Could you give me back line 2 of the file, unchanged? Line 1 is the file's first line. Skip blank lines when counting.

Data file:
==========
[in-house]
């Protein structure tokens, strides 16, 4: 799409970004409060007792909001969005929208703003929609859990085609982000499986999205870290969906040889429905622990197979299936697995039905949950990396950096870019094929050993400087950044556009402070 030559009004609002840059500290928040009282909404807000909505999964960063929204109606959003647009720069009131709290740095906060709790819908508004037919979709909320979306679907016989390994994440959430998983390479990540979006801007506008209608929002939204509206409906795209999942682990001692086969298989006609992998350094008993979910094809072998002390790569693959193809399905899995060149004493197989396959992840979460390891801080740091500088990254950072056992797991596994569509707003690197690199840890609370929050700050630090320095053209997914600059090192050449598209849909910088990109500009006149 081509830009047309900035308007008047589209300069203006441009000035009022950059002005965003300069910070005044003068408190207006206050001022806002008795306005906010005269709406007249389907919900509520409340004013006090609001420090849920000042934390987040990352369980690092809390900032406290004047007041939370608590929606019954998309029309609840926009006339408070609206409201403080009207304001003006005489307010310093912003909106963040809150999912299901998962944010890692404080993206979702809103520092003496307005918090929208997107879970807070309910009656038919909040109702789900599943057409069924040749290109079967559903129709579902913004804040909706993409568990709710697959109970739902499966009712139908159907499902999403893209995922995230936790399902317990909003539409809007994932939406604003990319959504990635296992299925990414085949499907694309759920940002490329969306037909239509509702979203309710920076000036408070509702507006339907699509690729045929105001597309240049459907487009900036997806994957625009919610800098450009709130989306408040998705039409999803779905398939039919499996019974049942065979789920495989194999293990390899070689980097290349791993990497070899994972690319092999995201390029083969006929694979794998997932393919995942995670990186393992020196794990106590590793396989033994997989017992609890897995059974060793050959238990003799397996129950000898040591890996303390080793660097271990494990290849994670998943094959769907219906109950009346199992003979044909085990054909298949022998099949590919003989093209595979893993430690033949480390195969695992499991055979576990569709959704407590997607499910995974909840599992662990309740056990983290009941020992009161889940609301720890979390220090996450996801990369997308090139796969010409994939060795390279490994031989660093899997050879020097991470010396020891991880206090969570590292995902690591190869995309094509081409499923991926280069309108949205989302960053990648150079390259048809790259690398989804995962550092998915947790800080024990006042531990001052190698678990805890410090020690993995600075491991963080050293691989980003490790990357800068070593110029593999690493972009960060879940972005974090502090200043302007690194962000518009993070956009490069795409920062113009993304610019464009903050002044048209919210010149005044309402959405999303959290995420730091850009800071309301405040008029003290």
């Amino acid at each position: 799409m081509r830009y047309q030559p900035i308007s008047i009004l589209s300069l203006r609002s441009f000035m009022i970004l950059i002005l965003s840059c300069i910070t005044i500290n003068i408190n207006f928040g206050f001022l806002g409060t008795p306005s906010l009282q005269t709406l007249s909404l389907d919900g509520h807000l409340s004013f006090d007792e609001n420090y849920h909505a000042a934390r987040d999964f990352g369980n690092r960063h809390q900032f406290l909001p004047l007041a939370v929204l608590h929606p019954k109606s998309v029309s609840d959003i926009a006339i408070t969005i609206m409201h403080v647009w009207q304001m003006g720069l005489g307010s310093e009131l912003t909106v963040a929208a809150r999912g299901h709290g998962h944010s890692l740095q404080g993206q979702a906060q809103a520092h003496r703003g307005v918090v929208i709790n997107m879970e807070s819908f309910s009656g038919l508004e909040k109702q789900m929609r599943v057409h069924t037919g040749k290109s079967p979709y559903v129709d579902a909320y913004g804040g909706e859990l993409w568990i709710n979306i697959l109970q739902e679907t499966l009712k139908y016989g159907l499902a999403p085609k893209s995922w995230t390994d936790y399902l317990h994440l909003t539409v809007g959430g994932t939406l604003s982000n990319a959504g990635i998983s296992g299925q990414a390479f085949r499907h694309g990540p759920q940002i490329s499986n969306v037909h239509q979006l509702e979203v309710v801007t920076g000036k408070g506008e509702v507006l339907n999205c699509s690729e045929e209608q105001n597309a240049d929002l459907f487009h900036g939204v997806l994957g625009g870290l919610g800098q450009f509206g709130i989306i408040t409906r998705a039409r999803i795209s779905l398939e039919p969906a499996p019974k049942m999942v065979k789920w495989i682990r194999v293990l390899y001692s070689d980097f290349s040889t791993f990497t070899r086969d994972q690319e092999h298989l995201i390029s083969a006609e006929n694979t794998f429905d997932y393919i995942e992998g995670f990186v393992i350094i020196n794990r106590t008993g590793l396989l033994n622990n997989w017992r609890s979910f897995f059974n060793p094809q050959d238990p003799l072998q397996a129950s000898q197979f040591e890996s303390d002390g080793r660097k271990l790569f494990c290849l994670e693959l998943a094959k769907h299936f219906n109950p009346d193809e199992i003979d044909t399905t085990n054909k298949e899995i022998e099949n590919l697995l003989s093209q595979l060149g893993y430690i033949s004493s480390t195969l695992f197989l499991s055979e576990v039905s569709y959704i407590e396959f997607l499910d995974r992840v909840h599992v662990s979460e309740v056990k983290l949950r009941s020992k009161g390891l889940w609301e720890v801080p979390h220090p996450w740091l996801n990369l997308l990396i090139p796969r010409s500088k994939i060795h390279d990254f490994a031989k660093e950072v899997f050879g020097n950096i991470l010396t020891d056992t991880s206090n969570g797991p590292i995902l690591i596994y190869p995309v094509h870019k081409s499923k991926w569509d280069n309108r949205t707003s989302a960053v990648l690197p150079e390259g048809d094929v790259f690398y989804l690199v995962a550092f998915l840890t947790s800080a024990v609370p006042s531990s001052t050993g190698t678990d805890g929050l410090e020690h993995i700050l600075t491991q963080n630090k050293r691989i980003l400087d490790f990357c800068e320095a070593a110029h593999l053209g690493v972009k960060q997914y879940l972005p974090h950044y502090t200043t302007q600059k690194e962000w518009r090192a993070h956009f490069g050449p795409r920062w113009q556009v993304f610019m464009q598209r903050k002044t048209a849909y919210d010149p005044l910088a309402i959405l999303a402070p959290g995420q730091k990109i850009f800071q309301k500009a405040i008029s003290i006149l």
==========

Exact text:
């Protein structure tokens, strides 16, 4: 799409970004409060007792909001969005929208703003929609859990085609982000499986999205870290969906040889429905622990197979299936697995039905949950990396950096870019094929050993400087950044556009402070 030559009004609002840059500290928040009282909404807000909505999964960063929204109606959003647009720069009131709290740095906060709790819908508004037919979709909320979306679907016989390994994440959430998983390479990540979006801007506008209608929002939204509206409906795209999942682990001692086969298989006609992998350094008993979910094809072998002390790569693959193809399905899995060149004493197989396959992840979460390891801080740091500088990254950072056992797991596994569509707003690197690199840890609370929050700050630090320095053209997914600059090192050449598209849909910088990109500009006149 081509830009047309900035308007008047589209300069203006441009000035009022950059002005965003300069910070005044003068408190207006206050001022806002008795306005906010005269709406007249389907919900509520409340004013006090609001420090849920000042934390987040990352369980690092809390900032406290004047007041939370608590929606019954998309029309609840926009006339408070609206409201403080009207304001003006005489307010310093912003909106963040809150999912299901998962944010890692404080993206979702809103520092003496307005918090929208997107879970807070309910009656038919909040109702789900599943057409069924040749290109079967559903129709579902913004804040909706993409568990709710697959109970739902499966009712139908159907499902999403893209995922995230936790399902317990909003539409809007994932939406604003990319959504990635296992299925990414085949499907694309759920940002490329969306037909239509509702979203309710920076000036408070509702507006339907699509690729045929105001597309240049459907487009900036997806994957625009919610800098450009709130989306408040998705039409999803779905398939039919499996019974049942065979789920495989194999293990390899070689980097290349791993990497070899994972690319092999995201390029083969006929694979794998997932393919995942995670990186393992020196794990106590590793396989033994997989017992609890897995059974060793050959238990003799397996129950000898040591890996303390080793660097271990494990290849994670998943094959769907219906109950009346199992003979044909085990054909298949022998099949590919003989093209595979893993430690033949480390195969695992499991055979576990569709959704407590997607499910995974909840599992662990309740056990983290009941020992009161889940609301720890979390220090996450996801990369997308090139796969010409994939060795390279490994031989660093899997050879020097991470010396020891991880206090969570590292995902690591190869995309094509081409499923991926280069309108949205989302960053990648150079390259048809790259690398989804995962550092998915947790800080024990006042531990001052190698678990805890410090020690993995600075491991963080050293691989980003490790990357800068070593110029593999690493972009960060879940972005974090502090200043302007690194962000518009993070956009490069795409920062113009993304610019464009903050002044048209919210010149005044309402959405999303959290995420730091850009800071309301405040008029003290």